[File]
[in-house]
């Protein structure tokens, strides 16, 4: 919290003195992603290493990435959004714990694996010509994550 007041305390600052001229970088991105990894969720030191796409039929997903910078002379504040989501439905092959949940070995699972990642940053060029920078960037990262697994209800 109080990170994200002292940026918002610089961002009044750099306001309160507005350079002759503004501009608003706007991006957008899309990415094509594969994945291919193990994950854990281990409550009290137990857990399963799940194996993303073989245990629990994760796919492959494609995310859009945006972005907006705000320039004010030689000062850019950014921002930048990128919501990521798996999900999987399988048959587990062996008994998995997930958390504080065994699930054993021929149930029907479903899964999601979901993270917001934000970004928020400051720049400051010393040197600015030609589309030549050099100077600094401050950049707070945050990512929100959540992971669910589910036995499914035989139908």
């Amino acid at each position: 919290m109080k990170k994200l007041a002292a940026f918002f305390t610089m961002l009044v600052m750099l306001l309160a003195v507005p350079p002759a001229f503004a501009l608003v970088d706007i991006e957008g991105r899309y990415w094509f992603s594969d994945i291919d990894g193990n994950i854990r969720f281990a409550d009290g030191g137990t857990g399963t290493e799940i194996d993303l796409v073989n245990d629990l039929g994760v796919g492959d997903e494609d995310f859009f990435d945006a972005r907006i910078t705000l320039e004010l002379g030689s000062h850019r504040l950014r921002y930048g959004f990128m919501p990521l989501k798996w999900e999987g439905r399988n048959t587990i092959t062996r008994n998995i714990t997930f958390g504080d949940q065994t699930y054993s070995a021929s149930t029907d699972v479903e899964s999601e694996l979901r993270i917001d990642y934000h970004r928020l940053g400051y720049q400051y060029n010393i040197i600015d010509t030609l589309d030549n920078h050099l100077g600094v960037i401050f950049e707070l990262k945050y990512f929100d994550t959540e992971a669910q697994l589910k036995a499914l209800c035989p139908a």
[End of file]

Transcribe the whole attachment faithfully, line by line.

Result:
[in-house]
């Protein structure tokens, strides 16, 4: 919290003195992603290493990435959004714990694996010509994550 007041305390600052001229970088991105990894969720030191796409039929997903910078002379504040989501439905092959949940070995699972990642940053060029920078960037990262697994209800 109080990170994200002292940026918002610089961002009044750099306001309160507005350079002759503004501009608003706007991006957008899309990415094509594969994945291919193990994950854990281990409550009290137990857990399963799940194996993303073989245990629990994760796919492959494609995310859009945006972005907006705000320039004010030689000062850019950014921002930048990128919501990521798996999900999987399988048959587990062996008994998995997930958390504080065994699930054993021929149930029907479903899964999601979901993270917001934000970004928020400051720049400051010393040197600015030609589309030549050099100077600094401050950049707070945050990512929100959540992971669910589910036995499914035989139908």
């Amino acid at each position: 919290m109080k990170k994200l007041a002292a940026f918002f305390t610089m961002l009044v600052m750099l306001l309160a003195v507005p350079p002759a001229f503004a501009l608003v970088d706007i991006e957008g991105r899309y990415w094509f992603s594969d994945i291919d990894g193990n994950i854990r969720f281990a409550d009290g030191g137990t857990g399963t290493e799940i194996d993303l796409v073989n245990d629990l039929g994760v796919g492959d997903e494609d995310f859009f990435d945006a972005r907006i910078t705000l320039e004010l002379g030689s000062h850019r504040l950014r921002y930048g959004f990128m919501p990521l989501k798996w999900e999987g439905r399988n048959t587990i092959t062996r008994n998995i714990t997930f958390g504080d949940q065994t699930y054993s070995a021929s149930t029907d699972v479903e899964s999601e694996l979901r993270i917001d990642y934000h970004r928020l940053g400051y720049q400051y060029n010393i040197i600015d010509t030609l589309d030549n920078h050099l100077g600094v960037i401050f950049e707070l990262k945050y990512f929100d994550t959540e992971a669910q697994l589910k036995a499914l209800c035989p139908a």